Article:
30 March 2006

Just War Theory

Three years after the U.S.-led invasion of Iraq, theologians and ethicists are assessing whether the military action was, indeed, morally Photo of Iraq War justified. They're debating if a preemptive war can be a just war, and what ethical principles should guide the decision to leave Iraq.

The widely accepted moral framework for the discussion is the just war tradition -- a set of teachings that began with Saint Augustine in the 4th century and were further developed by Saint Thomas Aquinas in the 13th century. The tradition says in order for a war to be just: there must be a just cause; it must be declared by the proper government authority; there must be a right intention and a probability of success. War must be a last resort, and the means used should be proportional to the desired ends. link

Read the transcript to "Iraq: Just War Tradition " from Religion & Ethics Newsweekly for a consideration of the Iraq War in light of the just war tradition. Several viewpoints are clearly and concisely delineated without taking sides.

Just War theory is the attempt to distinguish between justifiable and unjustifiable uses of organized armed forces. Just War theories attempt to conceive of how the use of arms might be restrained, made more humane, and ultimately directed towards the aim of establishing lasting peace and justice.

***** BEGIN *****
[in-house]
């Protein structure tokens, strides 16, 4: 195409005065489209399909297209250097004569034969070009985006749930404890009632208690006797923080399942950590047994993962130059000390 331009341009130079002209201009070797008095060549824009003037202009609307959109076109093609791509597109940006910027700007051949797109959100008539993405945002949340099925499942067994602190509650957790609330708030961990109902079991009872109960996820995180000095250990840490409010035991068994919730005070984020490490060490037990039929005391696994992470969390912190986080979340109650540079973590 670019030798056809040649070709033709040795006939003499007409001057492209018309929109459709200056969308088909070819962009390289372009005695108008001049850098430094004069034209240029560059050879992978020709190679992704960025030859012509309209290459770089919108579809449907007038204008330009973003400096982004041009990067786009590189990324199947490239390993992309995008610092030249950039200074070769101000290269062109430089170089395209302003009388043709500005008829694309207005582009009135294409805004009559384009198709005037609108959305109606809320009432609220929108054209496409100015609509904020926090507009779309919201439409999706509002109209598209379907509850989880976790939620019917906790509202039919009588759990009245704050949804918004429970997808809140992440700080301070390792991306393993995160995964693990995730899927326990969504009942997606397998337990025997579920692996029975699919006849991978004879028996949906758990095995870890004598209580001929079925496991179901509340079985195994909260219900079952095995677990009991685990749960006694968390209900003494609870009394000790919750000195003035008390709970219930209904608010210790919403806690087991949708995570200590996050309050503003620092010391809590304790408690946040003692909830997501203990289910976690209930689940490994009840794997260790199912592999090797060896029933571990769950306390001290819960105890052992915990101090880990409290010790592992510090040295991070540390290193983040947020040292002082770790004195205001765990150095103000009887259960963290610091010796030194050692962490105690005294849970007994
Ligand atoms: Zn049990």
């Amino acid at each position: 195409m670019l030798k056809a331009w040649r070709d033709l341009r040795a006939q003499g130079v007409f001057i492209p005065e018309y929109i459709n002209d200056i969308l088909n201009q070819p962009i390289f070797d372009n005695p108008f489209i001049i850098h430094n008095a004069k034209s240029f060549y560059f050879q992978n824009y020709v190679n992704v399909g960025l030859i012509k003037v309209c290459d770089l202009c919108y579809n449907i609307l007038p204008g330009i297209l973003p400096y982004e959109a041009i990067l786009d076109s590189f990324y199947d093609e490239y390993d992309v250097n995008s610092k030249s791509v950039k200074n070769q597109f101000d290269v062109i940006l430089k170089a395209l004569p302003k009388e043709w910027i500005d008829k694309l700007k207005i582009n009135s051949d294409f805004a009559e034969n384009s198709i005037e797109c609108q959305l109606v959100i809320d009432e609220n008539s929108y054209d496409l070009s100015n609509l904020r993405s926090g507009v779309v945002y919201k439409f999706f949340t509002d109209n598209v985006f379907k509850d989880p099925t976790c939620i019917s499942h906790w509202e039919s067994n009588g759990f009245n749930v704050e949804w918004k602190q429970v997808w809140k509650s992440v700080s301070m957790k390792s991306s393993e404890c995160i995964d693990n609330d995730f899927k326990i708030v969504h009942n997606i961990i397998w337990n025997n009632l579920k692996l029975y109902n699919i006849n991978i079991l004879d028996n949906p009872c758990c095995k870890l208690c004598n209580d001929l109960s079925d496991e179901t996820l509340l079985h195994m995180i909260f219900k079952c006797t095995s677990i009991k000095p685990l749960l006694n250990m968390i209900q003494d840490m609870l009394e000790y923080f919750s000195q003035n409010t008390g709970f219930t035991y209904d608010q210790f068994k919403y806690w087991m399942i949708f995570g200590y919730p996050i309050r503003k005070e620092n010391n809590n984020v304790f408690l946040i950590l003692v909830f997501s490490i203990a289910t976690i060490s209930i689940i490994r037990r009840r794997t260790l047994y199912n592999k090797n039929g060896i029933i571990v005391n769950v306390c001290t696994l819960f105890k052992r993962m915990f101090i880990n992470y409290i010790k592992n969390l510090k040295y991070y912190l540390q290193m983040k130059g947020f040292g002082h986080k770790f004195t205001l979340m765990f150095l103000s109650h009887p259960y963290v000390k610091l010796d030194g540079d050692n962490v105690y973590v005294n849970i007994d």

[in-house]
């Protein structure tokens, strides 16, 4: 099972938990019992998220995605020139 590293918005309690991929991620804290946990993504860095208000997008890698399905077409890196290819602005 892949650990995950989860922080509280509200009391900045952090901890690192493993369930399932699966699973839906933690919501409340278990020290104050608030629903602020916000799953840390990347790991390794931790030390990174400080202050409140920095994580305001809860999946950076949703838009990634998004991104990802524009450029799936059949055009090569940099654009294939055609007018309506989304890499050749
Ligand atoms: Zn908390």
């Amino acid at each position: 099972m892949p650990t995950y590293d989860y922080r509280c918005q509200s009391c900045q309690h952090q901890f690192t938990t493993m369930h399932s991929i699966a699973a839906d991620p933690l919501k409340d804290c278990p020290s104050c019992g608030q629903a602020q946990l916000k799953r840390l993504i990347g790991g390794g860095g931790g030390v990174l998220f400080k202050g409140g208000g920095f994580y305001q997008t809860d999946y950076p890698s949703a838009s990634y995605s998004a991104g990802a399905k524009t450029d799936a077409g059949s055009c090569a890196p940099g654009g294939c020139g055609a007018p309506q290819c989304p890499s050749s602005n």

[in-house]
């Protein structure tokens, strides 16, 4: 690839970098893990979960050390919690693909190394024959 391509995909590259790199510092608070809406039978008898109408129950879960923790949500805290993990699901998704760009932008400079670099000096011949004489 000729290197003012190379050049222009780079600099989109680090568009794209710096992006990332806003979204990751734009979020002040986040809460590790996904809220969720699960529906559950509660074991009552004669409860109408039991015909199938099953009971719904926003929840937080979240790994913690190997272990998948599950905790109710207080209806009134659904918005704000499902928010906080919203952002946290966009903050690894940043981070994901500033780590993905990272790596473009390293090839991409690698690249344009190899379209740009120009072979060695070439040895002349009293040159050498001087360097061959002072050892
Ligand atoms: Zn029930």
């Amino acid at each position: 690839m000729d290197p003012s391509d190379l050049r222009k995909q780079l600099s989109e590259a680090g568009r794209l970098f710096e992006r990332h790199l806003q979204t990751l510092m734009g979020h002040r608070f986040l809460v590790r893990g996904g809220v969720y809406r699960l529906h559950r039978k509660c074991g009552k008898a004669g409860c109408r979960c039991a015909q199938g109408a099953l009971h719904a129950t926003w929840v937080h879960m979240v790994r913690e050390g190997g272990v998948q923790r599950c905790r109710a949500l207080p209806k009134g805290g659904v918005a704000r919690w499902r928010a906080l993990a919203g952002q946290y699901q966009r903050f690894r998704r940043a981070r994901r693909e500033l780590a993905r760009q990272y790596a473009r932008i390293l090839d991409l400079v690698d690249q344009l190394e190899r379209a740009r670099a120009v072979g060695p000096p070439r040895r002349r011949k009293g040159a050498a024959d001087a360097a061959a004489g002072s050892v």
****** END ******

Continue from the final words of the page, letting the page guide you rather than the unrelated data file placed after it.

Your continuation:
The just-war tradition is as old as warfare itself. Early records of collective fighting indicate that some moral considerations were used by warriors. They may have involved consideration of women and children or the treatment of prisoners. Commonly they invoked considerations of honour: some acts in war have always been deemed dishonourable, whilst others have been deemed honourable. Whilst the specifics of what is honourable differ with time and place, the very fact of one moral virtue has been sufficient to infuse warfare with moral concerns. The just war theory also has a long history. While parts of the Bible hint at ethical behaviour in war and concepts of just cause, the most systematic exposition is given by Saint Thomas Aquinas. In the Summa Theologicae Aquinas presents the general outline of what becomes the just war theory. He discusses not only the justification of war, but also the kinds of activity that are permissible in war. Aquinas's thoughts become the model for later Scholastics and Jurists to expand.

The "just war theory" has received widespread acceptance both within Western culture and in the international community as a means by which a war may be determined to be justified or not.

The "Christian just war theory" (justum bellum), is a 1600-year-old attempt to answer the questions:
1- "When is it permissible to wage war?" (jus ad bellum),
2- And "What are the rules that govern just and fair conduct in war and after war, what are the limitations on the ways we wage war?" (jus in bello).

In today's world, the Just War Tradition provides moral guidance to political leaders as they consider the resort to force, and provide guidance to military planners as they plan the conduct of the war and prosecute it. And it can provide guidance for responsible Christian citizenship.

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